Eagles

Eagles

The Eagles this year will have their fifth wide receivers coach in five years under Doug Pederson and their third defensive line coach in three years.

They’ll have their third offensive coordinator in four years and a new secondary coach as well. And there could be more changes on the way.

It’s a lot of turnover for a team that’s reached the playoffs each of the last three seasons and won a Super Bowl just two years ago.

And it tells you two things:

1) Doug Pederson won’t hesitate to jettison coaches he feels aren’t getting the job done,
2) And Doug's track record of hiring coaches is bad.

Let’s go back a few years. When Doug replaced Chip Kelly four years ago today, he kept seven of Kelly’s assistant coaches and brought in 11 assistants of his own. A year later he brought in Mike Groh.

Out of those seven original Chip assistants? Six are still here, all but Cory Undlin, just hired as Lions defensive coordinator.

Of the 11 guys he brought in? Only four are still here — all defensive coaches: Jim Schwartz, Dino Vasso, Ken Flajole, Tim Hauck.

All seven assistant coaches he’s fired — Eugene Chung, Carson Walch, Greg Lewis, Gunter Brewer, Chris Wilson, Phillip Daniels and Groh - are his own hires.

Of the 10 coaches from 2016 who are still here, six – more than half – are Chip Kelly holdovers.

So the pattern keeps repeating itself. He keeps Chip's guys and fires his own guys.

And with four coaching openings at the moment, that doesn’t inspire a lot of confidence.

Some of the most highly respected coaches on Pederson's staff - Jeff Stoutland, Duce Staley, Dave Fipp, Press Taylor - are guys he didn’t even bring in. Duce, of course, pre-dates Chip and coached under Andy Reid.

Both his original coordinators, Frank Reich and Schwartz, were very good hires. Beyond that? His track record is kind of ominous.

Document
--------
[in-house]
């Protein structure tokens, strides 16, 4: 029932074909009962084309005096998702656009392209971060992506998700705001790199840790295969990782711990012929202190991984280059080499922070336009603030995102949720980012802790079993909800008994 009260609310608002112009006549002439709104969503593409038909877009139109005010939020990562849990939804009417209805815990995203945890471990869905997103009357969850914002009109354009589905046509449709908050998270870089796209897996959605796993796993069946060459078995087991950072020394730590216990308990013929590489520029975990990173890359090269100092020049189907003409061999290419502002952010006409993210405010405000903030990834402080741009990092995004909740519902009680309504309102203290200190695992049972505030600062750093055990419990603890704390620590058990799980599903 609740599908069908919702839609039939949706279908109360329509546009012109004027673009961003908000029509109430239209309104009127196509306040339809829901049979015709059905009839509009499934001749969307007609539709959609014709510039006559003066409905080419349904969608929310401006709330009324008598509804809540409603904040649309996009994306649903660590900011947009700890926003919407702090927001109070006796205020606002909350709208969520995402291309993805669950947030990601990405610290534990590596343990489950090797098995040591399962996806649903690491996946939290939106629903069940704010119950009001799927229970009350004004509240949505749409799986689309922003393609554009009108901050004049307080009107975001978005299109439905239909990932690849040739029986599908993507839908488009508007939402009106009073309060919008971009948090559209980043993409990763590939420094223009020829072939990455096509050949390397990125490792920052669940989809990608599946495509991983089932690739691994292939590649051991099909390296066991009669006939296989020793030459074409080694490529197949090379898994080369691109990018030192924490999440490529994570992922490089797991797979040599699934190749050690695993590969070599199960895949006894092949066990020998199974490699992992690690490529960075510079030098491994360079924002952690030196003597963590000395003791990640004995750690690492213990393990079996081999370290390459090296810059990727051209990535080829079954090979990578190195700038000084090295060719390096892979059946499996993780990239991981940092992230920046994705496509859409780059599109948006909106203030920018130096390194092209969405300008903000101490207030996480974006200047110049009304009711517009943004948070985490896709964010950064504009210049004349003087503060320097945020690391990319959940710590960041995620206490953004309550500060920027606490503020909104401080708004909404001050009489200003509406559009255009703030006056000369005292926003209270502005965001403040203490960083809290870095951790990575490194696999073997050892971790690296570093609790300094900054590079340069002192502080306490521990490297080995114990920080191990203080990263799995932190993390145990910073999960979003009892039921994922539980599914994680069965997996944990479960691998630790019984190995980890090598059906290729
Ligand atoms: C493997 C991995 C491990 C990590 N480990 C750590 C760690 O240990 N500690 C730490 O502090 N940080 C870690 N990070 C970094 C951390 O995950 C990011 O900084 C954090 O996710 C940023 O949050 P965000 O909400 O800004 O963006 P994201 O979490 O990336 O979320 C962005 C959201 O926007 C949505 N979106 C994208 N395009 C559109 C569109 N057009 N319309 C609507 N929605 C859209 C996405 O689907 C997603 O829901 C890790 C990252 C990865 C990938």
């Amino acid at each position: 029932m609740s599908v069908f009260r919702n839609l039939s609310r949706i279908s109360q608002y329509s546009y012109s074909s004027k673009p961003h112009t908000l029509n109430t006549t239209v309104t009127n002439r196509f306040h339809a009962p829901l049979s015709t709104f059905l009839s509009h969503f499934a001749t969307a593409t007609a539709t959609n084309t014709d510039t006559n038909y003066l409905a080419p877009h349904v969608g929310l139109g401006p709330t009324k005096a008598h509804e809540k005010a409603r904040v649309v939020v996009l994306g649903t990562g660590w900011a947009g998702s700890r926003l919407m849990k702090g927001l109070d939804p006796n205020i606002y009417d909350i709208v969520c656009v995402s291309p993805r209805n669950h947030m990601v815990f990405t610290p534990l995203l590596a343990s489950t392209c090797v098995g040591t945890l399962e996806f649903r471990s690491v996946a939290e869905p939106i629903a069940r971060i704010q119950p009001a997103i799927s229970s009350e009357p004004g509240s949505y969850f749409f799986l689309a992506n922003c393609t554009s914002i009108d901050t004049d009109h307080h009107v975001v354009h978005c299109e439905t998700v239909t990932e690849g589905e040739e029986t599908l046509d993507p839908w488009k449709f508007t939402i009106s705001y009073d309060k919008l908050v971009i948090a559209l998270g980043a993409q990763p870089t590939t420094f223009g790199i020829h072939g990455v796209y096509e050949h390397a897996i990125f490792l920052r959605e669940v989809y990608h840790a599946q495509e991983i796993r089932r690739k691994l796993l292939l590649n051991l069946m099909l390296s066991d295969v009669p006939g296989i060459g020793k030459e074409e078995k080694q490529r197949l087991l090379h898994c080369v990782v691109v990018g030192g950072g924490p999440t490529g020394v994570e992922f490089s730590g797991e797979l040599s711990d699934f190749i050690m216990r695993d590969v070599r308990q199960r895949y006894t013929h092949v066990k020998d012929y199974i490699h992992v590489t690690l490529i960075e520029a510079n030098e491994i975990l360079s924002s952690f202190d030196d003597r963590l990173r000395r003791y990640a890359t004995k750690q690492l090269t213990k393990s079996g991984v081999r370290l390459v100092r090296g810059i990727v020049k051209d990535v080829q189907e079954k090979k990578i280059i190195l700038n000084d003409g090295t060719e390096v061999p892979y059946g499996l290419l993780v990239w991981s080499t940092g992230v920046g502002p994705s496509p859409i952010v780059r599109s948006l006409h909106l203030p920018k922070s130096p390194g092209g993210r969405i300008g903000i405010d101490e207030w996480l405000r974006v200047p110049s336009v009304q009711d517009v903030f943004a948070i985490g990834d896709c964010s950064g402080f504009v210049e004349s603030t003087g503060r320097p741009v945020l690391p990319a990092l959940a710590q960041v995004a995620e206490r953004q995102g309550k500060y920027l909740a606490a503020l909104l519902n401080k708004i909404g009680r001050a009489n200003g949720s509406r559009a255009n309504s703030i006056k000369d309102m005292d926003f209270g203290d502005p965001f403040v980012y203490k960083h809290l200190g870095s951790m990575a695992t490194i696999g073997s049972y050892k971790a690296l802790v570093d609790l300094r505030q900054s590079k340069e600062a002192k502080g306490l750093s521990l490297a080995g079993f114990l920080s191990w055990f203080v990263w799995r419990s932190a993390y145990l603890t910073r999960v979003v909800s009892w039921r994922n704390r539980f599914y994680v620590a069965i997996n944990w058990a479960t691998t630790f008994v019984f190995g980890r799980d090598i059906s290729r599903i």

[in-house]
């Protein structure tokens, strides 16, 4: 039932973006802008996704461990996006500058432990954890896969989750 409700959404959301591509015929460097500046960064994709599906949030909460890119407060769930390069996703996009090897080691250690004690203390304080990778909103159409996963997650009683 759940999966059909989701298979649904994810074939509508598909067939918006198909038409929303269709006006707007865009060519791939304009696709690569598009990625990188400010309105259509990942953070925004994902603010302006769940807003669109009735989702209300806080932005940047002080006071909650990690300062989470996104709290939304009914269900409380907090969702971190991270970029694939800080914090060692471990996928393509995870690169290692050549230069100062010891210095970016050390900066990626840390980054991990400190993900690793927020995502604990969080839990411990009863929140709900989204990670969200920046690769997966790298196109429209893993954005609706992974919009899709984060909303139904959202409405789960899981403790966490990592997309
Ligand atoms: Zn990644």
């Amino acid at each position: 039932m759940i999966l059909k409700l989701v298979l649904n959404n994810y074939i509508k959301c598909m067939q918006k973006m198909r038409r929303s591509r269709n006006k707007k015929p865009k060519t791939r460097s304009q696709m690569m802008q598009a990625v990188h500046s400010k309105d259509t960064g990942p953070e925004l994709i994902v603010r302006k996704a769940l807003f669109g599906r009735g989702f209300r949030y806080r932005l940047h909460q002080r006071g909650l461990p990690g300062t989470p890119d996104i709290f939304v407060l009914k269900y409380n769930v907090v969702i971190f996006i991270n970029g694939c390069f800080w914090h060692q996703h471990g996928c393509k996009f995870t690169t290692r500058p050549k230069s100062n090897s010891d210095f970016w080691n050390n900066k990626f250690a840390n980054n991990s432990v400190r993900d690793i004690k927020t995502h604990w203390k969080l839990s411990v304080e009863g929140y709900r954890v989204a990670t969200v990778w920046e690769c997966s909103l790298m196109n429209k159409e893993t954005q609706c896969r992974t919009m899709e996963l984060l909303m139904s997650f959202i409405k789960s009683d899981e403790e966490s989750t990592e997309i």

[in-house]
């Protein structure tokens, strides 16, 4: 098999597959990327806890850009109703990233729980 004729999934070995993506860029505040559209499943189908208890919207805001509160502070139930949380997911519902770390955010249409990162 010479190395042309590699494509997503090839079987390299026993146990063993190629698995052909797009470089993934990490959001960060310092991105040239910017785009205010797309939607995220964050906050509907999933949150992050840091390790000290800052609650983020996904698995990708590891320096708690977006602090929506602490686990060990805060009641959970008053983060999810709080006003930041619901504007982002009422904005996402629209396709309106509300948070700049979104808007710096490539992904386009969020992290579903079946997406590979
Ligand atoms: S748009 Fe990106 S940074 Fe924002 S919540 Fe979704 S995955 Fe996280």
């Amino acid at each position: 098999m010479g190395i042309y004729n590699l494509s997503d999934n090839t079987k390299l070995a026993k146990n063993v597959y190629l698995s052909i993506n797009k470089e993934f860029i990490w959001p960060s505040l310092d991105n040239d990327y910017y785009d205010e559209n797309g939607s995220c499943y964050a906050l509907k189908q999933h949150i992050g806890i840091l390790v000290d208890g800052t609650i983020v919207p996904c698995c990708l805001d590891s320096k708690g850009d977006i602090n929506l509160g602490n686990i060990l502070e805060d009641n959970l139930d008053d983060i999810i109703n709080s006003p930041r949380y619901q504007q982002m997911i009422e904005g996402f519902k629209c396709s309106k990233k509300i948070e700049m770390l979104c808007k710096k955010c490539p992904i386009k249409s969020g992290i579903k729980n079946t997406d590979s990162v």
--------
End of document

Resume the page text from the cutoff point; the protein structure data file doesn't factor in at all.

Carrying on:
Coaching is just a fancy word for teaching. And we keep seeing the Eagles’ draft picks - Sidney Jones, J.J. Arega-Whiteside, Derek Barnett, Rasul Douglas, Donnel Pumphrey, Mack Hollins – failing to develop the way they should.

If you can’t develop young players, you have no shot.

So many of the players at the heart of the Eagles’ recent success – Fletcher Cox, Brandon Graham, Malcolm Jenkins, Jason Kelce, Brandon Brooks, Zach Ertz, Nigel Bradham and Lane Johnson – will all be in their early 30s by opening day this fall and with most NFL players in that 30-to-33 range, you know you're going to get a gradual (or sometimes abrupt) decline.

So the challenge facing the Eagles isn’t just drafting talented players, it’s coaching them and developing them so they can become that next generation of Malcolms and Fletchers and Jasons. That next generation of guys who can lead this franchise to more deep playoff runs and maybe another championship.

That’s why it’s imperative that Pederson figures this coaching thing out.

We all remember what happened when Reid struggled to replace that brilliant initial staff he put together 20 years ago this month. As those guys left for head coaching jobs or coordinator positions – John Harbaugh, Ron Rivera, Leslie Frazier, Brad Childress, Pat Shurmur, Steve Spagnuolo – he replaced them with long-forgotten, over-matched assistants.

There are a lot of reasons the Eagles were essentially a .500 team in Reid’s last eight years here (66-61-1), but a huge one was the inability of that second wave of coaches to develop the young players who had replaced the nucleus that made the 2000 through 2004 team such a powerhouse.

Pederson was there for that decline as part of Reid’s staff, so nobody understands better than him just how critical it is to find people who can teach promising young players how to become pros, how to take their game to the next level.

The challenge now is finding an offensive coordinator with fresh ideas and a vision for the future, a wide receivers coach who’ll stay more than a year, a secondary coach who can salvage Sidney Jones’ career and a defensive line coach who can make Barnett more than just an average pass rusher.

It’s easy to fire coaches. It’s a lot harder to find bright, motivated, capable replacements who can mold young players into big-time pros.

Pederson needs to prove he can do that.

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